Unitarian Universalist Church of Olinda
news of our historic UU church in Ruthven (Kingsville), Ontario


Is it true that I can be a Unitarian Universalist without belonging to a church?

Anyone can have Unitarian Universalist kinds of values without being part of a UU community but it is in being part of a congregation where each of our values grow and are challenged so that we become the best we can be and help others at the same time.  And not all of us call our communities churches; some are fellowships, societies or congregations.

Do I have to talk to someone before I can come to one of your services?  Is there anything special I need to know first?

Not at all!  Everyone is welcome.  You’ll be greeted at the door and shown where to hang your hat and where the services are held. Follow along in the Order of Service and anyone will be willing and happy to answer your questions.   Just one note that after church when we have refreshments, it’s a good thing to know you’ll find a cup for your tea or your coffee in the cabinet behind the “groaning table”.  We look forward to seeing you.

Do Unitarian Universalists believe in Satan?

We do not believe in Satan.

Can I believe anything I want to?

Almost anything but not quite everything.  Believing that harming others is all right isn’t acceptable.  Having your own ideas about the great questions of life like how we got here, why we’re here, what happens when we die and why bad things happen to good people is not only welcome; it is encouraged.  And so is sharing, as long as we each are willing to listen to others’ ideas, too.

Are the Principles & Sources I see on your page the things you all believe?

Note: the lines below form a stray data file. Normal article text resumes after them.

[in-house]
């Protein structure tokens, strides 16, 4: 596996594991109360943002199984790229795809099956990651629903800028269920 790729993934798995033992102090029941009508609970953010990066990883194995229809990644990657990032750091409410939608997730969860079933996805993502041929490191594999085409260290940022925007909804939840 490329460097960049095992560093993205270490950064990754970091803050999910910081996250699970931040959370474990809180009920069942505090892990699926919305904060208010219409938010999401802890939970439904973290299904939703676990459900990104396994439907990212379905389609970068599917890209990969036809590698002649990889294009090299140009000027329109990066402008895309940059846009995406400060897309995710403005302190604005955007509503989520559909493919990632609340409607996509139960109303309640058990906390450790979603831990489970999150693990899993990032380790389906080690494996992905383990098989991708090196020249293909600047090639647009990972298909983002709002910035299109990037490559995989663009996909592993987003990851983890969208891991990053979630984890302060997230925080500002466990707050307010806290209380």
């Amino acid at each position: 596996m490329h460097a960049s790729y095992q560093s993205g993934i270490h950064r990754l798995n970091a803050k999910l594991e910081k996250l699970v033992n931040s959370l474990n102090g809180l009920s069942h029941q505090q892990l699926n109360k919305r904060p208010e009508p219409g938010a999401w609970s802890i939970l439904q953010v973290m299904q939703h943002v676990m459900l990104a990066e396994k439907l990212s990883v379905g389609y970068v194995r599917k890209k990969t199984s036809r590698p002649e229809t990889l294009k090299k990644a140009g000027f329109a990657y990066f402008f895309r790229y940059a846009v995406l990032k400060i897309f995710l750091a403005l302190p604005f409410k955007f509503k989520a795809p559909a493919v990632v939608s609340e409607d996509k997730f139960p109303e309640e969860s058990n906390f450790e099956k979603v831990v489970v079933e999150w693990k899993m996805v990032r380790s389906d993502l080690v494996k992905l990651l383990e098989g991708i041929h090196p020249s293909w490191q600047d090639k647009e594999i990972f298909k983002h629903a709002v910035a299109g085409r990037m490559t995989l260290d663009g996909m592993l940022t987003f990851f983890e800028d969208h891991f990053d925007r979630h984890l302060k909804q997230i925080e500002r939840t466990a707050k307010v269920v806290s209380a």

The Principles and Sources are affirmations that bond our congregations across Canada.  Many Unitarian Universalists affirm them, but they aren’t the only values UUs affirm, and they aren’t quite the same as our beliefs.  Each of us develops our own credo (our personal statement of belief) instead of all Unitarian Universalists believing the same thing.

Are all Unitarian Universalists Humanists who don’t believe in God?

There are lots of Religious Humanists in Unitarian Universalist congregations, and many are agnostics or atheists. There are also Christians, Theists, Deists, Pagans, Panentheists, Jews, Buddhists, and followers of other ideas or traditions.  While we may each bring our own understanding of nature and life, and what kinds of practices bring wholeness to our lives, UUs hold that it is not who or what you believe in that is important, but rather, how you live your life. Unitarians are united by values rather than belief in creed or dogma. Our values include acceptance of one another, compassion, and a commitment to justice and equity. We believe in exploring the mysteries of life, we believe in ethical living, we believe in living out our spirituality in this world by working for peace, justice, equality, democracy, and respect—for one another, as well as for the interdependent web of life, of which we are all a part. We welcome the diversity of ideas in the Unitarian Universalist church because they enrich our lives and our own search for meaning and truth.  What’s most important is gathering in supportive, beloved community to explore, learn, grieve, express joy and celebrate life.